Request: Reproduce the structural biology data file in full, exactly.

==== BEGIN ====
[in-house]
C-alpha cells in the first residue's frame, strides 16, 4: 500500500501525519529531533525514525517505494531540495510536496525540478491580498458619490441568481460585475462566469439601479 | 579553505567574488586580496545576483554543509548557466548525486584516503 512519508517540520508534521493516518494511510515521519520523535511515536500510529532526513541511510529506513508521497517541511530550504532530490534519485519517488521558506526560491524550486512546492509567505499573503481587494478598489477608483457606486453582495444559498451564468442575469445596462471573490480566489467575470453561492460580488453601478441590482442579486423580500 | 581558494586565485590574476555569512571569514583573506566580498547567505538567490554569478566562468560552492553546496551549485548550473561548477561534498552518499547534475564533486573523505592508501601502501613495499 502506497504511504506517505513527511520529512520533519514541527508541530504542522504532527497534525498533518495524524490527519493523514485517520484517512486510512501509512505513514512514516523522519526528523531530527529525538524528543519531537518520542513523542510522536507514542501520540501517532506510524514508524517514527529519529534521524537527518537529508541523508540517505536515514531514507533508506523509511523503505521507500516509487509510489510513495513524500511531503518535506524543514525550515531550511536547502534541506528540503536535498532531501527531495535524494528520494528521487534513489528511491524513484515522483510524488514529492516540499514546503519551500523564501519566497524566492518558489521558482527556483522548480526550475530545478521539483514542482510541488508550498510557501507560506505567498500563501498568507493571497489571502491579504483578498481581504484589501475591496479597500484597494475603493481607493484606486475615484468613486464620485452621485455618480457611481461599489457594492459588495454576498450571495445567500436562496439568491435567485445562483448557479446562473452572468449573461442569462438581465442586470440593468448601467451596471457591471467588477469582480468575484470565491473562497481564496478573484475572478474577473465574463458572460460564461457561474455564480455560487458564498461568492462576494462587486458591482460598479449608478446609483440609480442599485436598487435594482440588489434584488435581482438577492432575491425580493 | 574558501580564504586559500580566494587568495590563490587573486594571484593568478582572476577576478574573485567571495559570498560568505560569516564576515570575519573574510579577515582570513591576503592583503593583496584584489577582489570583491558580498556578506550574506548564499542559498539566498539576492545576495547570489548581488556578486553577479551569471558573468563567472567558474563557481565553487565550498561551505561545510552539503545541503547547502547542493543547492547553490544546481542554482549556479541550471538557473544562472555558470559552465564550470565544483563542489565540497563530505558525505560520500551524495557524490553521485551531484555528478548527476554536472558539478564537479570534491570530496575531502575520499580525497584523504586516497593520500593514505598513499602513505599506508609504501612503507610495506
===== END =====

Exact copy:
[in-house]
C-alpha cells in the first residue's frame, strides 16, 4: 500500500501525519529531533525514525517505494531540495510536496525540478491580498458619490441568481460585475462566469439601479 | 579553505567574488586580496545576483554543509548557466548525486584516503 512519508517540520508534521493516518494511510515521519520523535511515536500510529532526513541511510529506513508521497517541511530550504532530490534519485519517488521558506526560491524550486512546492509567505499573503481587494478598489477608483457606486453582495444559498451564468442575469445596462471573490480566489467575470453561492460580488453601478441590482442579486423580500 | 581558494586565485590574476555569512571569514583573506566580498547567505538567490554569478566562468560552492553546496551549485548550473561548477561534498552518499547534475564533486573523505592508501601502501613495499 502506497504511504506517505513527511520529512520533519514541527508541530504542522504532527497534525498533518495524524490527519493523514485517520484517512486510512501509512505513514512514516523522519526528523531530527529525538524528543519531537518520542513523542510522536507514542501520540501517532506510524514508524517514527529519529534521524537527518537529508541523508540517505536515514531514507533508506523509511523503505521507500516509487509510489510513495513524500511531503518535506524543514525550515531550511536547502534541506528540503536535498532531501527531495535524494528520494528521487534513489528511491524513484515522483510524488514529492516540499514546503519551500523564501519566497524566492518558489521558482527556483522548480526550475530545478521539483514542482510541488508550498510557501507560506505567498500563501498568507493571497489571502491579504483578498481581504484589501475591496479597500484597494475603493481607493484606486475615484468613486464620485452621485455618480457611481461599489457594492459588495454576498450571495445567500436562496439568491435567485445562483448557479446562473452572468449573461442569462438581465442586470440593468448601467451596471457591471467588477469582480468575484470565491473562497481564496478573484475572478474577473465574463458572460460564461457561474455564480455560487458564498461568492462576494462587486458591482460598479449608478446609483440609480442599485436598487435594482440588489434584488435581482438577492432575491425580493 | 574558501580564504586559500580566494587568495590563490587573486594571484593568478582572476577576478574573485567571495559570498560568505560569516564576515570575519573574510579577515582570513591576503592583503593583496584584489577582489570583491558580498556578506550574506548564499542559498539566498539576492545576495547570489548581488556578486553577479551569471558573468563567472567558474563557481565553487565550498561551505561545510552539503545541503547547502547542493543547492547553490544546481542554482549556479541550471538557473544562472555558470559552465564550470565544483563542489565540497563530505558525505560520500551524495557524490553521485551531484555528478548527476554536472558539478564537479570534491570530496575531502575520499580525497584523504586516497593520500593514505598513499602513505599506508609504501612503507610495506